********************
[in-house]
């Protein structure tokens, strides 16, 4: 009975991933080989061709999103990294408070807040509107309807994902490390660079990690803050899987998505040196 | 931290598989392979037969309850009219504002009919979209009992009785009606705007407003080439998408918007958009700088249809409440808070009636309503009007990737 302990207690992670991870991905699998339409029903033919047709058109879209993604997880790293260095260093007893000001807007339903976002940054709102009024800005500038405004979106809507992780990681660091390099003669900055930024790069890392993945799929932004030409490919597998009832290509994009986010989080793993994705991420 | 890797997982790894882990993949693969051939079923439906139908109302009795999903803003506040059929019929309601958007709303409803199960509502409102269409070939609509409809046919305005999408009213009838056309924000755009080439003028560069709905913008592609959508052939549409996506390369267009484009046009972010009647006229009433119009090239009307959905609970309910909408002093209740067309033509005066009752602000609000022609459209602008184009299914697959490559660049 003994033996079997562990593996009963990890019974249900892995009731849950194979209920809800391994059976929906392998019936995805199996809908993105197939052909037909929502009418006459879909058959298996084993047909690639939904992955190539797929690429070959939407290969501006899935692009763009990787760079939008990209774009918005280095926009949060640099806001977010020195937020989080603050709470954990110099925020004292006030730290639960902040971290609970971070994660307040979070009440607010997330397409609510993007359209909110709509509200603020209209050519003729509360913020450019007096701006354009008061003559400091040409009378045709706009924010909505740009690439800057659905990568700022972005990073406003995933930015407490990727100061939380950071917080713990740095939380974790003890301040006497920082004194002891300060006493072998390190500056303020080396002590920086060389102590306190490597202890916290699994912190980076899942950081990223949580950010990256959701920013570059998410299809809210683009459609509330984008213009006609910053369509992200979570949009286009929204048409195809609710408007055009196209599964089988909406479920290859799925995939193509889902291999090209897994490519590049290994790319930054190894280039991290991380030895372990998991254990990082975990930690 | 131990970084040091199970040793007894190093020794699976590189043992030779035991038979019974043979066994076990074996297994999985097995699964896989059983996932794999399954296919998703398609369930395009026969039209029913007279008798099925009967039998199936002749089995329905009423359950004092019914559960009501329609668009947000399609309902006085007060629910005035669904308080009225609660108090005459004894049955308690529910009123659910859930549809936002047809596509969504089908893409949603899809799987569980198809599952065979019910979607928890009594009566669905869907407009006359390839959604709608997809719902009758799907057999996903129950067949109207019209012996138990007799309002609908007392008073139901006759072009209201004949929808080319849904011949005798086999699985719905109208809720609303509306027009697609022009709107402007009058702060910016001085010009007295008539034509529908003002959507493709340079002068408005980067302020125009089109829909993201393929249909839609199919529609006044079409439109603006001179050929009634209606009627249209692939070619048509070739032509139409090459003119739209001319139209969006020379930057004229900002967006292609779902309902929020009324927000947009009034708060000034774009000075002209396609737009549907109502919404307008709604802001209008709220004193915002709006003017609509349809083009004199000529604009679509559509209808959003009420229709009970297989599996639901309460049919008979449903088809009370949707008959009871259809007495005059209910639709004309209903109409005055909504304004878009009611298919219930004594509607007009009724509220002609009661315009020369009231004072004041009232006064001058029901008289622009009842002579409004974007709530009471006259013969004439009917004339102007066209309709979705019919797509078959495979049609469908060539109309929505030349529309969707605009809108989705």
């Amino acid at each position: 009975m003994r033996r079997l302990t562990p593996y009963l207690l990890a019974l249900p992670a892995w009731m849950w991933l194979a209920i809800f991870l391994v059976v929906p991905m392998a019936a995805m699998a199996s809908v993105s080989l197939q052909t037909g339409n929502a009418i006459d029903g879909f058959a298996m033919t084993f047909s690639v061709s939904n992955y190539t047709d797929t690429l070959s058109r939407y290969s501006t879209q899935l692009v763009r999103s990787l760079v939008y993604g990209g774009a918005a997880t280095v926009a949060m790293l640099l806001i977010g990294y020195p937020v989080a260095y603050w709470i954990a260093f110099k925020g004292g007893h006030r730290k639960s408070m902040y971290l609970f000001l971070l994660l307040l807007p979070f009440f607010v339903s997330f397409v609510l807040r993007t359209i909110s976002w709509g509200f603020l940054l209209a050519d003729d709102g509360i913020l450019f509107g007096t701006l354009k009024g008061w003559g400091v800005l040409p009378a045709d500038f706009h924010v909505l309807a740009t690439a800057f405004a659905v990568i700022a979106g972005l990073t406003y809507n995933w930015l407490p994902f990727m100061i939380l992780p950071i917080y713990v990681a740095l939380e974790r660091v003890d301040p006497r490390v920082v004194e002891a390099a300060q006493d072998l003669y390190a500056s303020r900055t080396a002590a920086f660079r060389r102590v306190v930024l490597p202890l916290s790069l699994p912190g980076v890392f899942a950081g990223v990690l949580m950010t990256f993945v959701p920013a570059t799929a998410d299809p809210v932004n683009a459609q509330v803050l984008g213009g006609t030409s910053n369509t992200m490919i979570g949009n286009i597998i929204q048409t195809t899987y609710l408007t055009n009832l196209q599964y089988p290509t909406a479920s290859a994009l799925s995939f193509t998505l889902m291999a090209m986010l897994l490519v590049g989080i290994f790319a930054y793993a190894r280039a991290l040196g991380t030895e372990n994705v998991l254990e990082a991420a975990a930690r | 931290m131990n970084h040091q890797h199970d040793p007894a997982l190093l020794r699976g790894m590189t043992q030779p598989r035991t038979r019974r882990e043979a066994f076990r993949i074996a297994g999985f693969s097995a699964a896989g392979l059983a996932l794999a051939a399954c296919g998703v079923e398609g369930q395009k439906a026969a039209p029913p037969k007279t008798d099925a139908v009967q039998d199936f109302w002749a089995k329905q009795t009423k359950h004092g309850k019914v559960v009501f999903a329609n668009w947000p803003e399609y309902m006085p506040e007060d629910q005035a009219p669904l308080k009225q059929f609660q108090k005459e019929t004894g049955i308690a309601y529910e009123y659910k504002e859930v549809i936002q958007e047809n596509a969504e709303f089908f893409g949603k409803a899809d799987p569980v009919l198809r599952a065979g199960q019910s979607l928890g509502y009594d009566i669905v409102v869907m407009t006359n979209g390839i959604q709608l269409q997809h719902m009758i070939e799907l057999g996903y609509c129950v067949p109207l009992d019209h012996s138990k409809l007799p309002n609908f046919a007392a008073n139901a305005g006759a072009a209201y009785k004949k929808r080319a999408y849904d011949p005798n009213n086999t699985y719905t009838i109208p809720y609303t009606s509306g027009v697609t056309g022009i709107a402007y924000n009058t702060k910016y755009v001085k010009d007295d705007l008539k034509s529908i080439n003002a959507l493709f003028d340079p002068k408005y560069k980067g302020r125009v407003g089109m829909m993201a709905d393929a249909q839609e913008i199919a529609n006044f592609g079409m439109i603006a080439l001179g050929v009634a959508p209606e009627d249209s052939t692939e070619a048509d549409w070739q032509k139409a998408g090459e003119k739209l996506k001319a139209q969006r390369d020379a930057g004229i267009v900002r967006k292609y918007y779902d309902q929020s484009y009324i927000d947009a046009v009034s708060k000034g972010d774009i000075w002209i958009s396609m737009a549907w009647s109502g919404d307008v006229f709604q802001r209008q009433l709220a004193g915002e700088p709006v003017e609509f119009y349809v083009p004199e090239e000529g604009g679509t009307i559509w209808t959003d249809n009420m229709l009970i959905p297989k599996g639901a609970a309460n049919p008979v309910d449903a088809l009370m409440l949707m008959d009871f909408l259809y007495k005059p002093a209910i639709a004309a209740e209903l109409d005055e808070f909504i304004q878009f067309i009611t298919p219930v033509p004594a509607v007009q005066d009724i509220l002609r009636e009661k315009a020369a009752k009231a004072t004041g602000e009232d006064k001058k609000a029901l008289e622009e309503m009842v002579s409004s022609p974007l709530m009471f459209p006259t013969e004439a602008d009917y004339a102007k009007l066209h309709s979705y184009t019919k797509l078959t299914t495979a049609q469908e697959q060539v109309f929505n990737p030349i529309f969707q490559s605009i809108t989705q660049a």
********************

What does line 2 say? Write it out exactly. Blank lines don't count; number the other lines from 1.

């Protein structure tokens, strides 16, 4: 009975991933080989061709999103990294408070807040509107309807994902490390660079990690803050899987998505040196 | 931290598989392979037969309850009219504002009919979209009992009785009606705007407003080439998408918007958009700088249809409440808070009636309503009007990737 302990207690992670991870991905699998339409029903033919047709058109879209993604997880790293260095260093007893000001807007339903976002940054709102009024800005500038405004979106809507992780990681660091390099003669900055930024790069890392993945799929932004030409490919597998009832290509994009986010989080793993994705991420 | 890797997982790894882990993949693969051939079923439906139908109302009795999903803003506040059929019929309601958007709303409803199960509502409102269409070939609509409809046919305005999408009213009838056309924000755009080439003028560069709905913008592609959508052939549409996506390369267009484009046009972010009647006229009433119009090239009307959905609970309910909408002093209740067309033509005066009752602000609000022609459209602008184009299914697959490559660049 003994033996079997562990593996009963990890019974249900892995009731849950194979209920809800391994059976929906392998019936995805199996809908993105197939052909037909929502009418006459879909058959298996084993047909690639939904992955190539797929690429070959939407290969501006899935692009763009990787760079939008990209774009918005280095926009949060640099806001977010020195937020989080603050709470954990110099925020004292006030730290639960902040971290609970971070994660307040979070009440607010997330397409609510993007359209909110709509509200603020209209050519003729509360913020450019007096701006354009008061003559400091040409009378045709706009924010909505740009690439800057659905990568700022972005990073406003995933930015407490990727100061939380950071917080713990740095939380974790003890301040006497920082004194002891300060006493072998390190500056303020080396002590920086060389102590306190490597202890916290699994912190980076899942950081990223949580950010990256959701920013570059998410299809809210683009459609509330984008213009006609910053369509992200979570949009286009929204048409195809609710408007055009196209599964089988909406479920290859799925995939193509889902291999090209897994490519590049290994790319930054190894280039991290991380030895372990998991254990990082975990930690 | 131990970084040091199970040793007894190093020794699976590189043992030779035991038979019974043979066994076990074996297994999985097995699964896989059983996932794999399954296919998703398609369930395009026969039209029913007279008798099925009967039998199936002749089995329905009423359950004092019914559960009501329609668009947000399609309902006085007060629910005035669904308080009225609660108090005459004894049955308690529910009123659910859930549809936002047809596509969504089908893409949603899809799987569980198809599952065979019910979607928890009594009566669905869907407009006359390839959604709608997809719902009758799907057999996903129950067949109207019209012996138990007799309002609908007392008073139901006759072009209201004949929808080319849904011949005798086999699985719905109208809720609303509306027009697609022009709107402007009058702060910016001085010009007295008539034509529908003002959507493709340079002068408005980067302020125009089109829909993201393929249909839609199919529609006044079409439109603006001179050929009634209606009627249209692939070619048509070739032509139409090459003119739209001319139209969006020379930057004229900002967006292609779902309902929020009324927000947009009034708060000034774009000075002209396609737009549907109502919404307008709604802001209008709220004193915002709006003017609509349809083009004199000529604009679509559509209808959003009420229709009970297989599996639901309460049919008979449903088809009370949707008959009871259809007495005059209910639709004309209903109409005055909504304004878009009611298919219930004594509607007009009724509220002609009661315009020369009231004072004041009232006064001058029901008289622009009842002579409004974007709530009471006259013969004439009917004339102007066209309709979705019919797509078959495979049609469908060539109309929505030349529309969707605009809108989705």